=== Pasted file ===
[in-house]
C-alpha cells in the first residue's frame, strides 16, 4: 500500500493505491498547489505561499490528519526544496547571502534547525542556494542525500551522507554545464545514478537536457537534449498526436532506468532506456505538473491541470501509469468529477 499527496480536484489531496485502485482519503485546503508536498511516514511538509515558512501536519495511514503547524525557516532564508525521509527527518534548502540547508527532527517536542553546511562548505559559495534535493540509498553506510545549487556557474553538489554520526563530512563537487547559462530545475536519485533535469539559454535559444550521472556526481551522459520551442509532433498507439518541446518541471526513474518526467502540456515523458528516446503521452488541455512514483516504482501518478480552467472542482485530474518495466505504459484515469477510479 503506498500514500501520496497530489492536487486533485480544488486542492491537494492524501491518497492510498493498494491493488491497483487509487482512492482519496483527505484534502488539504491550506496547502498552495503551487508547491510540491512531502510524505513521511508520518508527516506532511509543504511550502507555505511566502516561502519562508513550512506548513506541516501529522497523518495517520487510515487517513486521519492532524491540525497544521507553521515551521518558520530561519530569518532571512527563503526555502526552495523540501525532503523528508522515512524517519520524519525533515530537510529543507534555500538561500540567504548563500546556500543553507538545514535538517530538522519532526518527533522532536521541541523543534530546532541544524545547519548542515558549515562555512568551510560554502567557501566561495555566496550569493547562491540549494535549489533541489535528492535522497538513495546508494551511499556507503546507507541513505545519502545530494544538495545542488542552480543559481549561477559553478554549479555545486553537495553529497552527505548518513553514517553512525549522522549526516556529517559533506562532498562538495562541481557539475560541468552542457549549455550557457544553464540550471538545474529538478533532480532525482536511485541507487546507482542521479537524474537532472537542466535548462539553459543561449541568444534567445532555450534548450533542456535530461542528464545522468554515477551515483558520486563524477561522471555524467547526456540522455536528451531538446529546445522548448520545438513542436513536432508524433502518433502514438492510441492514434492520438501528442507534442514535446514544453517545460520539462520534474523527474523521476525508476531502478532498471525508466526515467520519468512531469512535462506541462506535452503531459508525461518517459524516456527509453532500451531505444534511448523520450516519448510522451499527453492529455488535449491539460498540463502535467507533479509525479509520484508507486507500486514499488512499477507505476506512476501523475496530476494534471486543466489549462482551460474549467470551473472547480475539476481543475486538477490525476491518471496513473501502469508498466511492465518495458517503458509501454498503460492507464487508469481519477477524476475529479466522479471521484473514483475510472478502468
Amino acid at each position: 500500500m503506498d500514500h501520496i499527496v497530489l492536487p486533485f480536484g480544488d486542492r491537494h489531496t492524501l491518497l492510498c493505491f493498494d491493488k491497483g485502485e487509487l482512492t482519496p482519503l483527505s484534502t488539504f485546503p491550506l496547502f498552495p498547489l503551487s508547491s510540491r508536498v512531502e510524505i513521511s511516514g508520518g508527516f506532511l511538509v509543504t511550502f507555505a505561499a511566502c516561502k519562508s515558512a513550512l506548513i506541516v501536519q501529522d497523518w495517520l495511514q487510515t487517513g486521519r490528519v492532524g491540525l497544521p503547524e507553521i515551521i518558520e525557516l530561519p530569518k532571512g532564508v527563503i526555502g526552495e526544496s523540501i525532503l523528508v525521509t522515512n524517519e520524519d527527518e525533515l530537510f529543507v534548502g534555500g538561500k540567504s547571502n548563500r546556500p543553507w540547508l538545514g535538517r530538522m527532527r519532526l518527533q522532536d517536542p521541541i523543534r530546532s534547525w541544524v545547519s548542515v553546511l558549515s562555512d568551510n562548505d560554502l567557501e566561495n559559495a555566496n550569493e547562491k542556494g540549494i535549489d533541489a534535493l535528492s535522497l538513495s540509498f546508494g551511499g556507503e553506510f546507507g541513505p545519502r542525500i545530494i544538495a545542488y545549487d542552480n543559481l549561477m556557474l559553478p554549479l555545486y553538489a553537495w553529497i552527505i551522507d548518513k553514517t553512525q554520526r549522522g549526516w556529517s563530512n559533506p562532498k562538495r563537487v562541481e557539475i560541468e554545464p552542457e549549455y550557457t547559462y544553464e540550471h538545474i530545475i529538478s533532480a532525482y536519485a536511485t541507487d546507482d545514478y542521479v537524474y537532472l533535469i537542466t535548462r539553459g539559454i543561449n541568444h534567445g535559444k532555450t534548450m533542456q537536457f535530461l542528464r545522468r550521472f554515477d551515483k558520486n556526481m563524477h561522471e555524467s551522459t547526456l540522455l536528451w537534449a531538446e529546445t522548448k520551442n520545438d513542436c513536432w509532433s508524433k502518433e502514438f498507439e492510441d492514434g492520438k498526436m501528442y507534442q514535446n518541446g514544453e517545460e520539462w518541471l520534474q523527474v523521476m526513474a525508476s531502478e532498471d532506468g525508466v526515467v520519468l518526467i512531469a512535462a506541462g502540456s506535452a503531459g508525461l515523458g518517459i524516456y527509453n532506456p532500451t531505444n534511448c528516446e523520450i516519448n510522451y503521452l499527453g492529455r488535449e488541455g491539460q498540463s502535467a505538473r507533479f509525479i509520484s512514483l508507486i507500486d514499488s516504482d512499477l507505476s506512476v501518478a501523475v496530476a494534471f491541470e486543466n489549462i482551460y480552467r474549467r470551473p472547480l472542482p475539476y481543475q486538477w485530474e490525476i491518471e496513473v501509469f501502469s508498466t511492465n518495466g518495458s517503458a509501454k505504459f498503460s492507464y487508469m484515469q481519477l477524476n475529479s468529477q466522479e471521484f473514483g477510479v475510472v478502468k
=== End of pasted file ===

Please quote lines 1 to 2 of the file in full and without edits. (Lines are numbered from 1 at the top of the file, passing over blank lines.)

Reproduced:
[in-house]
C-alpha cells in the first residue's frame, strides 16, 4: 500500500493505491498547489505561499490528519526544496547571502534547525542556494542525500551522507554545464545514478537536457537534449498526436532506468532506456505538473491541470501509469468529477 499527496480536484489531496485502485482519503485546503508536498511516514511538509515558512501536519495511514503547524525557516532564508525521509527527518534548502540547508527532527517536542553546511562548505559559495534535493540509498553506510545549487556557474553538489554520526563530512563537487547559462530545475536519485533535469539559454535559444550521472556526481551522459520551442509532433498507439518541446518541471526513474518526467502540456515523458528516446503521452488541455512514483516504482501518478480552467472542482485530474518495466505504459484515469477510479 503506498500514500501520496497530489492536487486533485480544488486542492491537494492524501491518497492510498493498494491493488491497483487509487482512492482519496483527505484534502488539504491550506496547502498552495503551487508547491510540491512531502510524505513521511508520518508527516506532511509543504511550502507555505511566502516561502519562508513550512506548513506541516501529522497523518495517520487510515487517513486521519492532524491540525497544521507553521515551521518558520530561519530569518532571512527563503526555502526552495523540501525532503523528508522515512524517519520524519525533515530537510529543507534555500538561500540567504548563500546556500543553507538545514535538517530538522519532526518527533522532536521541541523543534530546532541544524545547519548542515558549515562555512568551510560554502567557501566561495555566496550569493547562491540549494535549489533541489535528492535522497538513495546508494551511499556507503546507507541513505545519502545530494544538495545542488542552480543559481549561477559553478554549479555545486553537495553529497552527505548518513553514517553512525549522522549526516556529517559533506562532498562538495562541481557539475560541468552542457549549455550557457544553464540550471538545474529538478533532480532525482536511485541507487546507482542521479537524474537532472537542466535548462539553459543561449541568444534567445532555450534548450533542456535530461542528464545522468554515477551515483558520486563524477561522471555524467547526456540522455536528451531538446529546445522548448520545438513542436513536432508524433502518433502514438492510441492514434492520438501528442507534442514535446514544453517545460520539462520534474523527474523521476525508476531502478532498471525508466526515467520519468512531469512535462506541462506535452503531459508525461518517459524516456527509453532500451531505444534511448523520450516519448510522451499527453492529455488535449491539460498540463502535467507533479509525479509520484508507486507500486514499488512499477507505476506512476501523475496530476494534471486543466489549462482551460474549467470551473472547480475539476481543475486538477490525476491518471496513473501502469508498466511492465518495458517503458509501454498503460492507464487508469481519477477524476475529479466522479471521484473514483475510472478502468